NASA’s Hubble Space Telescope caught a magnificent view of Messier 79. It resembles a swirling snowstorm in a snow globe.

Messier 79 aka M79, is a globular cluster and it lies in the constellation Lepus, 41,000 light-years from Earth. It’s also known as NGC 1904 in the astronomical catalog.

Experts made the photo and GIF out of several photos that show the details of the system.

There are as many as 1 million stars in the Hubble’s photo. The most central part, m79, contains about 150,000 stars. According to NASA, they are all packed into an area measuring only 118 light-years across.

The stars you see in the photo, are one of the oldest in our galaxy, estimated to be 11.7 billion years old.

However, M79 has an unusual location.

“Most globular clusters are grouped around the central hub of our pinwheel-shaped galaxy,” researchers said in a statement. But M79’s home is nearly on the opposite side of the sky from the direction of the galactic center.

The reason behind this unusual location might be because of its neighborhood that may contain a higher-than-average density of stars, which fueled its formation. Another possibility is that M79 may have formed in an unusual dwarf galaxy that is merging with the Milky Way.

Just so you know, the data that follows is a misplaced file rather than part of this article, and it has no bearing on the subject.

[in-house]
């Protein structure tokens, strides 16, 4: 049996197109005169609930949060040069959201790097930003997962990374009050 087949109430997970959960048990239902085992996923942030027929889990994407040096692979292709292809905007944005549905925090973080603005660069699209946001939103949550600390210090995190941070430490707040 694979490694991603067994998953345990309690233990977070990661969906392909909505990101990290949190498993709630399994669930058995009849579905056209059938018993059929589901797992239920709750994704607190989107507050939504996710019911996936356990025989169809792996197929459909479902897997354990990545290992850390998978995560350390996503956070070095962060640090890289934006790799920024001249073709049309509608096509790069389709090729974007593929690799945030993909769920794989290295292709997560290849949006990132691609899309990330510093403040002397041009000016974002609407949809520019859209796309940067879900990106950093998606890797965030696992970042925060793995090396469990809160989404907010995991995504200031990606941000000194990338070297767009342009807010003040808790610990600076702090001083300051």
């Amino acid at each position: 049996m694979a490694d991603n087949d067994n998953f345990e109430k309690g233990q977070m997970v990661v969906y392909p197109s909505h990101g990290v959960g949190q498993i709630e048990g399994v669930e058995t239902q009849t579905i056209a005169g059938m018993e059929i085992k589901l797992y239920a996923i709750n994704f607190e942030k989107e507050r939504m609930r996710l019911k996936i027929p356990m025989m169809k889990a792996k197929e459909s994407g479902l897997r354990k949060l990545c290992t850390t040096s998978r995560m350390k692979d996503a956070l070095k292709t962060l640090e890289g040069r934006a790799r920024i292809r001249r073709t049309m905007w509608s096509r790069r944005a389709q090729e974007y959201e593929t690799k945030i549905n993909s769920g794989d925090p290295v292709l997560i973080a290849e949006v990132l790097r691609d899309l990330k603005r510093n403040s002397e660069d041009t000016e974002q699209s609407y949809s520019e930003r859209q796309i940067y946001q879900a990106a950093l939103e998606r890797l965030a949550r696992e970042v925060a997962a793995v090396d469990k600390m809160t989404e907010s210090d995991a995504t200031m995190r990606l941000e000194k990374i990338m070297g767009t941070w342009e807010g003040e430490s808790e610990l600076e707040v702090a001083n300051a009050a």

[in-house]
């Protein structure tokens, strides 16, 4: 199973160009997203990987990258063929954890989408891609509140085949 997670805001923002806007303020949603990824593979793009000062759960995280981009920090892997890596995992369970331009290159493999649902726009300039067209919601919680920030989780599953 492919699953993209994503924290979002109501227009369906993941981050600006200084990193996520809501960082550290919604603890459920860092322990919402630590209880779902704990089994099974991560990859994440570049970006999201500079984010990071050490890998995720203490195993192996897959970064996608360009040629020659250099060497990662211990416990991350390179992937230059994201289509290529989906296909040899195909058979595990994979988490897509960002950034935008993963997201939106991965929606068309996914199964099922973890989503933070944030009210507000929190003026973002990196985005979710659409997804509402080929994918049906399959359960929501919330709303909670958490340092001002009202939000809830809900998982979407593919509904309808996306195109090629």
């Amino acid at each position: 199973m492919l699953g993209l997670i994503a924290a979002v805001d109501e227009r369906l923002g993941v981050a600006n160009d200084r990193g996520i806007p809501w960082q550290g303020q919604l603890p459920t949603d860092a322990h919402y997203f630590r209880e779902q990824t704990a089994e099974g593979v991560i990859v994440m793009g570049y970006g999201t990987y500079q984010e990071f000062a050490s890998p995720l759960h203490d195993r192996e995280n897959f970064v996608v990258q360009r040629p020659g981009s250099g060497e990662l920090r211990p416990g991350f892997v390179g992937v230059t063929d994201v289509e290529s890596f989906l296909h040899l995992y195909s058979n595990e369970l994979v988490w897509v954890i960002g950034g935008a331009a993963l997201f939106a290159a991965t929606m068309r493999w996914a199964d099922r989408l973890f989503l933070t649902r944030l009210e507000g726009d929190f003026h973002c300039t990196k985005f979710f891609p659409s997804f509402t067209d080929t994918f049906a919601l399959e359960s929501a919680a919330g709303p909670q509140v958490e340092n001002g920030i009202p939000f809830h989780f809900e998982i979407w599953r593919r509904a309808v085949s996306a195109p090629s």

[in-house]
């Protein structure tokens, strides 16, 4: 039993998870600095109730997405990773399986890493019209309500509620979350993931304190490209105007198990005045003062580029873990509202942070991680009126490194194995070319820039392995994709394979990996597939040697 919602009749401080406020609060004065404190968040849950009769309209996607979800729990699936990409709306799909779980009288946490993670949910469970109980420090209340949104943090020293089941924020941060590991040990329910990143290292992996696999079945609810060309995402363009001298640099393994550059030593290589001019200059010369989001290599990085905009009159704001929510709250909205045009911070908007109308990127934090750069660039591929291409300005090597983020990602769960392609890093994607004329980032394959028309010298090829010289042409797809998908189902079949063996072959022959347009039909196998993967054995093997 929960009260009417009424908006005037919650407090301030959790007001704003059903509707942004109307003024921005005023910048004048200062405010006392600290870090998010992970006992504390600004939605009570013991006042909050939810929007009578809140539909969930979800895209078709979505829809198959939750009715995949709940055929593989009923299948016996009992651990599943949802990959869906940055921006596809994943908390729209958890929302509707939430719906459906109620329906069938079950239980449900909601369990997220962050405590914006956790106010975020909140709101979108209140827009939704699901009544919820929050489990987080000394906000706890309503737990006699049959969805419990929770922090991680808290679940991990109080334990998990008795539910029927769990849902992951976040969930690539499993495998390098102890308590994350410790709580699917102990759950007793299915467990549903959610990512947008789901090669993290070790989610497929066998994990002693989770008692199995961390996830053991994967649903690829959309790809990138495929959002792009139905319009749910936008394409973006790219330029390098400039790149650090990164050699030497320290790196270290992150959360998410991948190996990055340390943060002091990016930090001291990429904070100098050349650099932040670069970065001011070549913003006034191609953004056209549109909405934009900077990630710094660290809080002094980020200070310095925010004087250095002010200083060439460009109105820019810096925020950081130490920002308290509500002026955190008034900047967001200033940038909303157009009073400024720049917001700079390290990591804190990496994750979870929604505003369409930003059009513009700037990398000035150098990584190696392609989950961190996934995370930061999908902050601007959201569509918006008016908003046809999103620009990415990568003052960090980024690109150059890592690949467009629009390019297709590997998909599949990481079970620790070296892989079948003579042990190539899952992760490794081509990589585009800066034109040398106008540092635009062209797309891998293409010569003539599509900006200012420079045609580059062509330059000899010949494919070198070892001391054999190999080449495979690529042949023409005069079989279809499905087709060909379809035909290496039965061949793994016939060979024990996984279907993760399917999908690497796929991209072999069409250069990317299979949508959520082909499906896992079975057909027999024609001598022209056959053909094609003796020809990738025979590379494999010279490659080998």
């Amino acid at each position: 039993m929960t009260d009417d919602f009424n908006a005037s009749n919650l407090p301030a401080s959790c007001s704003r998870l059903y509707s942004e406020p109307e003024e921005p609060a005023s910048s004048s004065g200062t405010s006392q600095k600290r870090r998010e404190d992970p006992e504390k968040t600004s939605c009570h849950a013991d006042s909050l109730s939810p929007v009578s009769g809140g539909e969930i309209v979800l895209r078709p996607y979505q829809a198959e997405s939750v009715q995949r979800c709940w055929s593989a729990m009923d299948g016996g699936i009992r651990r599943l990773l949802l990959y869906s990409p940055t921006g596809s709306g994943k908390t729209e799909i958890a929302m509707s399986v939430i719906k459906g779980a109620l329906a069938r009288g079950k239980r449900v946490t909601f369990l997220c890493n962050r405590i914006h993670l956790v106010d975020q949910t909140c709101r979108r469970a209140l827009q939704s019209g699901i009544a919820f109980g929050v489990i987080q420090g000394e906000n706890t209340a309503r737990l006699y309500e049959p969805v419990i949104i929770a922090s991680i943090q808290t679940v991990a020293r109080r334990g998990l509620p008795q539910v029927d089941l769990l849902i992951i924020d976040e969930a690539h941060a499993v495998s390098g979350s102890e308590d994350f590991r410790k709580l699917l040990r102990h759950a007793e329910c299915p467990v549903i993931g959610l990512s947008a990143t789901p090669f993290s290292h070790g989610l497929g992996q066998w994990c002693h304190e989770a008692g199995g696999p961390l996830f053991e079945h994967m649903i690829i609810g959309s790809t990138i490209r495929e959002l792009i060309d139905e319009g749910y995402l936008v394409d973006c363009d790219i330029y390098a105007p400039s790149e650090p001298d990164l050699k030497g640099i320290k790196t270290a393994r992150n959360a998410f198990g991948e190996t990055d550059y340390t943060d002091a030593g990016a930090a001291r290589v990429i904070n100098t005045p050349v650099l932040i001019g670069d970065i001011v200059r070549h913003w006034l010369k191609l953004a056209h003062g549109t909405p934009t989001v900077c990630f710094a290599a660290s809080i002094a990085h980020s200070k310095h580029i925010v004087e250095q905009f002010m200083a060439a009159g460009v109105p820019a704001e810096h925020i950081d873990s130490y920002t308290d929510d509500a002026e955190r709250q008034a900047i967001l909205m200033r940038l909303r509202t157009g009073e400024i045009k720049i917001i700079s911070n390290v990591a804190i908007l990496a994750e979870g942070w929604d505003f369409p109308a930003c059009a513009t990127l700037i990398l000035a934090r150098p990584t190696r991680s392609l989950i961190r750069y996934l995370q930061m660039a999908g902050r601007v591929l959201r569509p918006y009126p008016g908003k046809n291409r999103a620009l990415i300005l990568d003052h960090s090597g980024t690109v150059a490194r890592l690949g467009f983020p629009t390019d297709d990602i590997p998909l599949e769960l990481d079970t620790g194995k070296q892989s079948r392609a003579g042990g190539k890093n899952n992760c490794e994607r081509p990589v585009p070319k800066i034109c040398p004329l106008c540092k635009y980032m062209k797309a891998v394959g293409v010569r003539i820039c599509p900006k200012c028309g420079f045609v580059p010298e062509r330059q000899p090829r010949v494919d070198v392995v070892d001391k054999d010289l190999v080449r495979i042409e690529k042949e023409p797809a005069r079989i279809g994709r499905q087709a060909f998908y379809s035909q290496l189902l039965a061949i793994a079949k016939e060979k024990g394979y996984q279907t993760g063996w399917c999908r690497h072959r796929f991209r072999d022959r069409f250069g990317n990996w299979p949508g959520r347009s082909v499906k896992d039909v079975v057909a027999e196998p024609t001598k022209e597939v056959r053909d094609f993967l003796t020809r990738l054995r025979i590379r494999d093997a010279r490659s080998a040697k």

The stars

However, the image represents a natural view of the cluster.

“The reddish stars are bright giants that represent the final stages of a star’s life. Most of the blue stars sprinkled throughout the cluster are aging “helium-burning” stars. These bright blue stars have exhausted their hydrogen fuel and are now fusing helium in their cores,” researchers said in the same statement.

Astronomers call the blue fainter stars “blue stragglers”. They look younger and hotter, but they actually formed from a stellar collision.

It was Pierre Méchain that discovered this star cluster in 1780. Méchain reported the finding to Charles Messier, who included it in his catalog of non-cometary objects. About 4 years later, William Herschel used a larger telescope than Messier’s, thus, resolving the stars in M79. He also described it as a “globular star cluster.”

The image is a combination of observations taken in 1995 and 1997 by Hubble’s Wide Field Planetary Camera 2.

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Thumbnail image: Hubble’s Celestial Snow Globe. Credit: NASA/ESA/S. Djorgovski (Caltech)/F. Ferraro (University of Bologna)